Nineteen years later, Judge himself wrote about the incident for a Baltimore-based publication called Splice Today. “I experienced Carr’s rage once. It was in 1998, when he was the editor of Washington City Paper and I was a freelancer,” wrote Judge. “I made a remark about an editor whose opinion I didn’t agree with, and it got back to Carr, who called me at home and exploded in a psychotic rage for 10 minutes.”

Judge’s story was an argument to end the New York Times’ David Carr Fellowship, but he neglected to disclose his role in his City Paper conflict, instead focusing on Carr (who unearthed his own worst moments and greatest loves in his 2009 book The Night of the Gun: A reporter investigates the darkest story of his life. His own.)

In short, a lot of drama over a few columns about swing dancing.

And this was the second time Judge left City Paper on poor terms. He annoyed an entirely different set of City Paper editors in ’90 and ’91.

In the early 90s, when Jack Shafer was chief editor, Judge wrote five stories for the paper—a collection of mild features. In the one on his grandfather Joe Judge, who helped the Washington Senators win its only World Series in 1924, he wrote:

“The unflashiest of players, Judge loved the National Pastime like a second wife—an affair that lasted 36 years, until the game and city he loved changed, grew unfamiliar, and passed him by. Today, his place in baseball history may be just a scribble in a local historian’s notebook, but 70 years ago, Joe Judge was a Washington institution.”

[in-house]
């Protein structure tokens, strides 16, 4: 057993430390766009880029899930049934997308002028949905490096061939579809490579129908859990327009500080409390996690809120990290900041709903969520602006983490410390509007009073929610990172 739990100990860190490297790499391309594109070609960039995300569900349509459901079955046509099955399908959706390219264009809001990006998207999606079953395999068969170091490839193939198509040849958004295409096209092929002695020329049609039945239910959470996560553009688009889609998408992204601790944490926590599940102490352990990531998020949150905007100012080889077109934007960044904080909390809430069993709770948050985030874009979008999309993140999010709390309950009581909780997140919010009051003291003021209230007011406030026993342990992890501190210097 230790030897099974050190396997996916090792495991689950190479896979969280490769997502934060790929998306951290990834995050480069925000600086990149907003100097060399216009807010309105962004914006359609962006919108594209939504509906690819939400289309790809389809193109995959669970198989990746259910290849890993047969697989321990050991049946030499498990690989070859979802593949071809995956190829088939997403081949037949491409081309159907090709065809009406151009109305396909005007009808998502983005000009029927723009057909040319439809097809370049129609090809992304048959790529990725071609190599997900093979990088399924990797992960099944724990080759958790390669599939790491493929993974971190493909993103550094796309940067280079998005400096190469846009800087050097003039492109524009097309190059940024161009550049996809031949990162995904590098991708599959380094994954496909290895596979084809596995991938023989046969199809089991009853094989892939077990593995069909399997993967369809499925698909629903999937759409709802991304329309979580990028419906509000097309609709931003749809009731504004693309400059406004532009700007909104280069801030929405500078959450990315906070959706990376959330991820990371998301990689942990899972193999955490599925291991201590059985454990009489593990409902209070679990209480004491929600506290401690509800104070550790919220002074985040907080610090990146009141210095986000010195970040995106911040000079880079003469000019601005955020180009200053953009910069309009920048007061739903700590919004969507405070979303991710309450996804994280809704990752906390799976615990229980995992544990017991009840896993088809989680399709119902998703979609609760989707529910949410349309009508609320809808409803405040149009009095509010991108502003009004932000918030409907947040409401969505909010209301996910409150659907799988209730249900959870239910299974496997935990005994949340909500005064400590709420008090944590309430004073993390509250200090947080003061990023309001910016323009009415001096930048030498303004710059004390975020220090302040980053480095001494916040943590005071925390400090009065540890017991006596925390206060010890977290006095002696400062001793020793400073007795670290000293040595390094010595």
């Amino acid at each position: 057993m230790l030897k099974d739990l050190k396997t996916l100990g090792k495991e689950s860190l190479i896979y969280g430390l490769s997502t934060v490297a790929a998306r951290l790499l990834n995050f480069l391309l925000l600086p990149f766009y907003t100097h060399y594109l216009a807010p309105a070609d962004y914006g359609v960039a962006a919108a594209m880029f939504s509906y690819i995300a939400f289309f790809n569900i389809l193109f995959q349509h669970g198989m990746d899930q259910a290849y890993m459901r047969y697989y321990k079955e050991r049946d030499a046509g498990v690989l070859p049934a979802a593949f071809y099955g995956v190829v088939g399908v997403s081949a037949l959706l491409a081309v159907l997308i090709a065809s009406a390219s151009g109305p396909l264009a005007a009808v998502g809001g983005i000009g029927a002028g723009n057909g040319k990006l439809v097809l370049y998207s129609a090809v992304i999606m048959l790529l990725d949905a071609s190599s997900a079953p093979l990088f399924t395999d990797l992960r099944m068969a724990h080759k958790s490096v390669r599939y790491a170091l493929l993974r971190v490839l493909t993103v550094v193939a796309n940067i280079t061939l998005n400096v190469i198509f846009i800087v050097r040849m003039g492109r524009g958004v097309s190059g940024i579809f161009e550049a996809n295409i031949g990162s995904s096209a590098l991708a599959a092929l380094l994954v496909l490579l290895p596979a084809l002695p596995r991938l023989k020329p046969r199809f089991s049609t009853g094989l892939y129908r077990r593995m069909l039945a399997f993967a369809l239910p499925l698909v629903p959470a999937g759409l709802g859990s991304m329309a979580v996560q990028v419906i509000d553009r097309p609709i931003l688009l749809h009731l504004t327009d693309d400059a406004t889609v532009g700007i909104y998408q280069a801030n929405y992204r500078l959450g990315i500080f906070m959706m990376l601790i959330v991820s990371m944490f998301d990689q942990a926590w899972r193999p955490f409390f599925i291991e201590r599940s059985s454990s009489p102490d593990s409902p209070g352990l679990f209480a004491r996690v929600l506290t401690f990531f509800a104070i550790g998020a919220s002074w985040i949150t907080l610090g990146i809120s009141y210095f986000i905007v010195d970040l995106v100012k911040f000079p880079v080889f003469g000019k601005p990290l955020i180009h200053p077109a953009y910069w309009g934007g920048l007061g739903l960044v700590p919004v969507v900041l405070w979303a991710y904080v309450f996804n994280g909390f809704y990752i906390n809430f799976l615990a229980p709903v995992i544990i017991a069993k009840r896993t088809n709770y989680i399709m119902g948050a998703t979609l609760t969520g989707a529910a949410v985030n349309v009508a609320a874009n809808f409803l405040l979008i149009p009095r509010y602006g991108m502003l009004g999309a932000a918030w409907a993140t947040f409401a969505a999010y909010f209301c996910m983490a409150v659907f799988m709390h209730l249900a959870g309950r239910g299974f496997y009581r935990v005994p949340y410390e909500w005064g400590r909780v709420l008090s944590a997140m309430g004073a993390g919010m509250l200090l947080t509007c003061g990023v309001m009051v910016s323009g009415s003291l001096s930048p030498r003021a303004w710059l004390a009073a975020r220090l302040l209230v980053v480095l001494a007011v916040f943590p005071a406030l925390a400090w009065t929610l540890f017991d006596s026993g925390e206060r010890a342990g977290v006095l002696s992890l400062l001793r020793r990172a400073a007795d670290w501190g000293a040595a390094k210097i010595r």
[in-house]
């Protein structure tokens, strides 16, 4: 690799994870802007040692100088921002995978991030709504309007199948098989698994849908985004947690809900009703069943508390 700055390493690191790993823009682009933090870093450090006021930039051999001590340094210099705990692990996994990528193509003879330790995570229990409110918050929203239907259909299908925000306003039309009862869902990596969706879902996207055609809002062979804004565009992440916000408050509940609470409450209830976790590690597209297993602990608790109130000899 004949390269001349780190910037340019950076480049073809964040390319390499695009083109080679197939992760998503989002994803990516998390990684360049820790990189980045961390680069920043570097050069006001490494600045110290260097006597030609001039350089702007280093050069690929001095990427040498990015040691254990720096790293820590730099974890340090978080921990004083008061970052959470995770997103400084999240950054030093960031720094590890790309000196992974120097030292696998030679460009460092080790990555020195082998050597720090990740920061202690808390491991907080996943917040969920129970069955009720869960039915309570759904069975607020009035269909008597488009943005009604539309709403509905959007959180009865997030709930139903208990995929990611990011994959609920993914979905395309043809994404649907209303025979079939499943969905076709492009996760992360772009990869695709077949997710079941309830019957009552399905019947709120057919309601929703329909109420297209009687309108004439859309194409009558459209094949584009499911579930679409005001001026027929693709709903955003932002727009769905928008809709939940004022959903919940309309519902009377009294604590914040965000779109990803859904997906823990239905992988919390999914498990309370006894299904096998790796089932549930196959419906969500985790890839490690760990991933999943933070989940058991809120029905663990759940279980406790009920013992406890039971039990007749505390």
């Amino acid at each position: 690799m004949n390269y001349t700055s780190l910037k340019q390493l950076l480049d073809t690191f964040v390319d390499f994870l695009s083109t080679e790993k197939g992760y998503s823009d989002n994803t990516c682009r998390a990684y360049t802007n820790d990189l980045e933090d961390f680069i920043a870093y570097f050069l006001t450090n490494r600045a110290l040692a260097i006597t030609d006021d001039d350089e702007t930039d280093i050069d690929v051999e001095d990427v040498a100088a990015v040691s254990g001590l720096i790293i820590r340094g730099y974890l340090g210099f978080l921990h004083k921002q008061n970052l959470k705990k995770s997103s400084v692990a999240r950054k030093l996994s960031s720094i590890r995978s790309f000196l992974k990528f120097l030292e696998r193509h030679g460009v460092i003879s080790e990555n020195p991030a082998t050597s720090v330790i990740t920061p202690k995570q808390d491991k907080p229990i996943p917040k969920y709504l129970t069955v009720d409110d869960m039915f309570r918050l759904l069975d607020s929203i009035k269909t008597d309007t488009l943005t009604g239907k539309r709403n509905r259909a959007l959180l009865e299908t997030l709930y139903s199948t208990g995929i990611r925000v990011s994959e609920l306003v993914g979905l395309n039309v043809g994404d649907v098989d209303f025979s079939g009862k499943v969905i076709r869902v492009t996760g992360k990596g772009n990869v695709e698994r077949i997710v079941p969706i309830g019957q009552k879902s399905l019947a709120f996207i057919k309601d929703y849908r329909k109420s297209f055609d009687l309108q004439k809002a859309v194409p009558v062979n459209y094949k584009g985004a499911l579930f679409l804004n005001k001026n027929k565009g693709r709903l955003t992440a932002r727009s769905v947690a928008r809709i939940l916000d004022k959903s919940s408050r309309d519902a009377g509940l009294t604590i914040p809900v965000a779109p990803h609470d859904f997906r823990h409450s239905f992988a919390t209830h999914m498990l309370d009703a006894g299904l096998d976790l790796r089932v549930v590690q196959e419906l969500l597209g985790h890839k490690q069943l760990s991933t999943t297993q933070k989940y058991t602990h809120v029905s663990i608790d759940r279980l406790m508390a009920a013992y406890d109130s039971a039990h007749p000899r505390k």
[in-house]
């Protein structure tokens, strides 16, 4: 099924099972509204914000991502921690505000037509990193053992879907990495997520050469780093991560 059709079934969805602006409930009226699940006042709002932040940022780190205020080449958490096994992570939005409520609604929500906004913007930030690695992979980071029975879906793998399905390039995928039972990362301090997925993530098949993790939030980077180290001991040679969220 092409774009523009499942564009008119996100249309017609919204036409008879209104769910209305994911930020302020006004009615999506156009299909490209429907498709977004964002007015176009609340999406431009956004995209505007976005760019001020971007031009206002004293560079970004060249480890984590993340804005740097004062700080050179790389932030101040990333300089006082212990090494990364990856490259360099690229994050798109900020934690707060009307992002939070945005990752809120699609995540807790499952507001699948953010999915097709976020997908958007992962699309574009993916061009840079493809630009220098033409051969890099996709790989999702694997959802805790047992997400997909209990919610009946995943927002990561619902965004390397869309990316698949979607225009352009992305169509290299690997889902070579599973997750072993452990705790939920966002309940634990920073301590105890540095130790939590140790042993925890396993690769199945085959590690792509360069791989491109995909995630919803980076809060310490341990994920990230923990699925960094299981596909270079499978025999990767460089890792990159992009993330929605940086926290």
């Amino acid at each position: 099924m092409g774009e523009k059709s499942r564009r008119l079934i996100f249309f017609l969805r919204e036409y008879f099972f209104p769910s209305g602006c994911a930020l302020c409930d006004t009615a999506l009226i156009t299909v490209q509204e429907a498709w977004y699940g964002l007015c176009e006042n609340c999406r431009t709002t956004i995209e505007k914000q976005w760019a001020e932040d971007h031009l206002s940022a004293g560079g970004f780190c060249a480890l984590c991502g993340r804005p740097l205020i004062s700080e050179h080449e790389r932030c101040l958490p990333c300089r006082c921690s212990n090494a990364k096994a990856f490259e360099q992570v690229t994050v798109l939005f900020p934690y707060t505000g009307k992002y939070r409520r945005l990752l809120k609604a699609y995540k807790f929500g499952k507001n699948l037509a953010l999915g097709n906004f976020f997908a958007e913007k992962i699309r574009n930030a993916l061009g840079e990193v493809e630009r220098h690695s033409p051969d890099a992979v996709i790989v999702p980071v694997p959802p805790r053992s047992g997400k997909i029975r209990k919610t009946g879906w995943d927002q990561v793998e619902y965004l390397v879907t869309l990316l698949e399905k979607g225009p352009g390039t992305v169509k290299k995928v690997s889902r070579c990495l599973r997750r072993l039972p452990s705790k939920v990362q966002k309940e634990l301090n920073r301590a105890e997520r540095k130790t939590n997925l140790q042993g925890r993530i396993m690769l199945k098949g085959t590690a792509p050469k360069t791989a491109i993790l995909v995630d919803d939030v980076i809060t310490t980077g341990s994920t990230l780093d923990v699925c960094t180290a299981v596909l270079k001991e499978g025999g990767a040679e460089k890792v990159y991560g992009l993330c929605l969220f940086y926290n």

Over the course of the five pieces, Judge managed to annoy at least three editors (though he praised one, Katherine Boo, who worked with him on his story about his grandfather).

“We didn’t get along and he took his keyboard elsewhere,” says Shafer. “He was just too much bother to deal with and if you know alt-weeklies, that’s saying a lot.”

In 2011 Judge wrote a piece for The Daily Callerin which he criticized the edits he had gotten 20 years earlier from City Paper’s then senior editor, Liza Mundy, claiming that she had made his subjects “look like idiots.”

Mundy remembers Judge, but she doesn’t remember editing his work. “I certainly could have; we processed a lot of copy,” she says in an email, “but I vividly remember that he was regarded as a troublesome freelancer. To the point where I couldn’t believe that the Mark Judge we worked with was now the same Mark Judge being talked about in connection to a Supreme Court nominee. It did not seem possible that these were the same people. Now, after the hearing, it does.” 

Alona Wartofsky, then arts editor, doesn’t recall editing his work either, which is likely since he wasn’t big on arts stories in the early ’90s. “What I remember vividly is that he was the most arrogant person I had ever encountered,” says Wartofsky. “He wielded what he perceived as his social superiority like a weapon.”

Judge did not respond to a request for comment.